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The material on this site is owned by Samuel Penn, and any queries should be directed there. Most of the material on this site is licensed under CC-BY-SA.



A while back I wrote a mapper for the Traveller SF universe. By mapper I mean mapping every planet and moon in that universe. I went through various methods of generating world maps (aiming for quantity and descriptive accuracy, rather than quality), eventually settling on Icosahedral maps for simplicity.

These are similar in style to the original Traveller world templates, but using triangles rather than hexes for the internal grid. Basically, the Icosahedron (a twenty sided solid) crudely approximates a sphere, but is easier to flatten into a 2D map. Each of the twenty faces is a large triangle, and in turn I split these up into smaller triangles.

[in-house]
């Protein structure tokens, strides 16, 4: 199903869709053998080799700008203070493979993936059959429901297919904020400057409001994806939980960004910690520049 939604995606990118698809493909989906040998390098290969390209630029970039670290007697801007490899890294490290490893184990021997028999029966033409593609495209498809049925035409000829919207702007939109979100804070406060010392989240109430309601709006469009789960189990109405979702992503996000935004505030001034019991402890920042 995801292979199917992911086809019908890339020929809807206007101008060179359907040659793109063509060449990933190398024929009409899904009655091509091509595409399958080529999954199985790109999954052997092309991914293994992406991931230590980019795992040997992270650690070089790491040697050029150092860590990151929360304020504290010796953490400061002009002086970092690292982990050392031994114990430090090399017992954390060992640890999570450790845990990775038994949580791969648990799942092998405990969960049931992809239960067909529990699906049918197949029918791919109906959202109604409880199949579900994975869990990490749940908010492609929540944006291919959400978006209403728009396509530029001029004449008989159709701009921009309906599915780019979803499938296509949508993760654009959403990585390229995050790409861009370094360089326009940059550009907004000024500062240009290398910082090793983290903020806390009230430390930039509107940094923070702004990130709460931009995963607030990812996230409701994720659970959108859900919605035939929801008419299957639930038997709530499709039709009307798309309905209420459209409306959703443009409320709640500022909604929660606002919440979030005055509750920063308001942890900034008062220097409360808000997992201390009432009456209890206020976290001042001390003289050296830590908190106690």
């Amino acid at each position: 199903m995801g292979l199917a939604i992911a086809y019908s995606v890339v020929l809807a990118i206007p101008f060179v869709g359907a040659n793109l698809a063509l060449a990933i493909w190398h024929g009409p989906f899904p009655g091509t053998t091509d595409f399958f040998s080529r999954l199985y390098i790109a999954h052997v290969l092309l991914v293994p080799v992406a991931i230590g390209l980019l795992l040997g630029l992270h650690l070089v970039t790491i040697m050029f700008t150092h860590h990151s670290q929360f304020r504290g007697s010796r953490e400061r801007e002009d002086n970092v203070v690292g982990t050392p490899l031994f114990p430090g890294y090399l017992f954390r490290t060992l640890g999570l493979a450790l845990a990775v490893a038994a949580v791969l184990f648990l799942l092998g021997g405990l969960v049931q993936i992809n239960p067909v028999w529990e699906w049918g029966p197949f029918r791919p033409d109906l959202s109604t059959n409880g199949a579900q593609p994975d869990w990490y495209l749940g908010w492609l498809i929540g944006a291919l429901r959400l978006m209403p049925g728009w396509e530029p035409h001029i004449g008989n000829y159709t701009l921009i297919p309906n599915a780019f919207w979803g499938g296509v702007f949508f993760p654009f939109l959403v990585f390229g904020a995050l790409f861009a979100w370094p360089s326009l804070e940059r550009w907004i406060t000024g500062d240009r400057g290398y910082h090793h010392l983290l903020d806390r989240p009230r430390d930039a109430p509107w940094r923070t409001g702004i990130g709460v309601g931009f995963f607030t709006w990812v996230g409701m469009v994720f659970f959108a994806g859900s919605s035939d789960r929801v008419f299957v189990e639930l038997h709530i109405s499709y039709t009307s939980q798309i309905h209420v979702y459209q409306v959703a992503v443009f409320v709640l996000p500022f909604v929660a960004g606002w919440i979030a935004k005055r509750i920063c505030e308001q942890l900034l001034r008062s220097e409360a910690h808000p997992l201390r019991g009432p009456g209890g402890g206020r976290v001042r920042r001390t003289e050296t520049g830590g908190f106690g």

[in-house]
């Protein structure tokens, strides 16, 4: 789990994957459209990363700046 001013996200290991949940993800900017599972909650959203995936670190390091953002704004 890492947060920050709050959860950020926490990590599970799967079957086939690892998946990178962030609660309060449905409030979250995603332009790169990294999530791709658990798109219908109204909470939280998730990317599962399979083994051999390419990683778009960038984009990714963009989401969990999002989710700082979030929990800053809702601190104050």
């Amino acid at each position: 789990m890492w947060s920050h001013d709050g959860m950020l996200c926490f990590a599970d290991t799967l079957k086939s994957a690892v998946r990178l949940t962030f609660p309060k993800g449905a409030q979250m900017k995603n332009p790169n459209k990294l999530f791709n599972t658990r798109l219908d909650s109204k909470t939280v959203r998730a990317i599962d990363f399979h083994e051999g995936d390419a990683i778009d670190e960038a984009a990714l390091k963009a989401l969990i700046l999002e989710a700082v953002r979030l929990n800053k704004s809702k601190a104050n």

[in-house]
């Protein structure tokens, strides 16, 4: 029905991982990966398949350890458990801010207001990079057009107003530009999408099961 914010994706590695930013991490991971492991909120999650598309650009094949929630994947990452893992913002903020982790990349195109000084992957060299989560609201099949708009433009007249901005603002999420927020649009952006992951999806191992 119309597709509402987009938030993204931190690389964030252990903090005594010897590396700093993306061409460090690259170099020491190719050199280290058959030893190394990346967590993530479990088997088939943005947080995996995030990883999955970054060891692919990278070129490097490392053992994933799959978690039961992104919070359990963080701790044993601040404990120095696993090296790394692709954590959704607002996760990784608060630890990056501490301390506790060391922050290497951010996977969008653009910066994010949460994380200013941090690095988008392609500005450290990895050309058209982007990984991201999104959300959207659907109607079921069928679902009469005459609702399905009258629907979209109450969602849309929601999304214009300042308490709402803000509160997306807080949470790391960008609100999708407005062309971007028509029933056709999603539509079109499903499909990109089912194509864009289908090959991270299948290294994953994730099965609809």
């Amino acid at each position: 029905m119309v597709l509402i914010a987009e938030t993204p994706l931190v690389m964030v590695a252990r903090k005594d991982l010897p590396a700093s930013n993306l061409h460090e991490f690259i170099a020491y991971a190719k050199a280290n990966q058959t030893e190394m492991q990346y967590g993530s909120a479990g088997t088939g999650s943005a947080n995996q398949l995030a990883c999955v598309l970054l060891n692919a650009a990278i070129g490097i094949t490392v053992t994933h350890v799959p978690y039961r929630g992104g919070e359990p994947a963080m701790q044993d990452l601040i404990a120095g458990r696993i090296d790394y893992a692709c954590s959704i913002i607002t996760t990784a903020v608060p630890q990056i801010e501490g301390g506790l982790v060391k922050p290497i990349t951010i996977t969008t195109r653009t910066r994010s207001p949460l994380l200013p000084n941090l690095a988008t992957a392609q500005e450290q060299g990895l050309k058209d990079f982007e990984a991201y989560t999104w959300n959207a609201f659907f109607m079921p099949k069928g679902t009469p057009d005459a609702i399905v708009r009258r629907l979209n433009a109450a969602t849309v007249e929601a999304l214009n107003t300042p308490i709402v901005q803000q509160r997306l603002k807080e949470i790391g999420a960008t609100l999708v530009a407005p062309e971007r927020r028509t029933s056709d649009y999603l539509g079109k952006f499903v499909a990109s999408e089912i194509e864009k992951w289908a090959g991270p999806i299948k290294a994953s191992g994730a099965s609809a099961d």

The last iteration of that code hardcoded splitting each face into 4 rows of smaller triangles. I got sidetracked for a few years after that, and now I've started looking again at re-writing things from scratch. I've started with the world mapper, and now have a basic generic framework that allows me to generate maps of any resolution. Those shown here start at 5 rows/face, going up through 8 rows, 12, 24 and 48.

The larger the number of triangles, the better the end result should look, but the harder it will be to auto-generate a consistent world map.

I'll probably start with gas giants, since I only need to create cloud formations. Barren ice or desert worlds are a bit harder, and Earth-like worlds are the hardest. As before, I'll want to be able to generate a textual description of the world alongside the map, so simply creating a random fractal map (which most world generators do) isn't the easiest option, since they're hard to describe.

blog/20170525_icosahedrons.txt · Last modified: 2017/05/25 18:09 by sam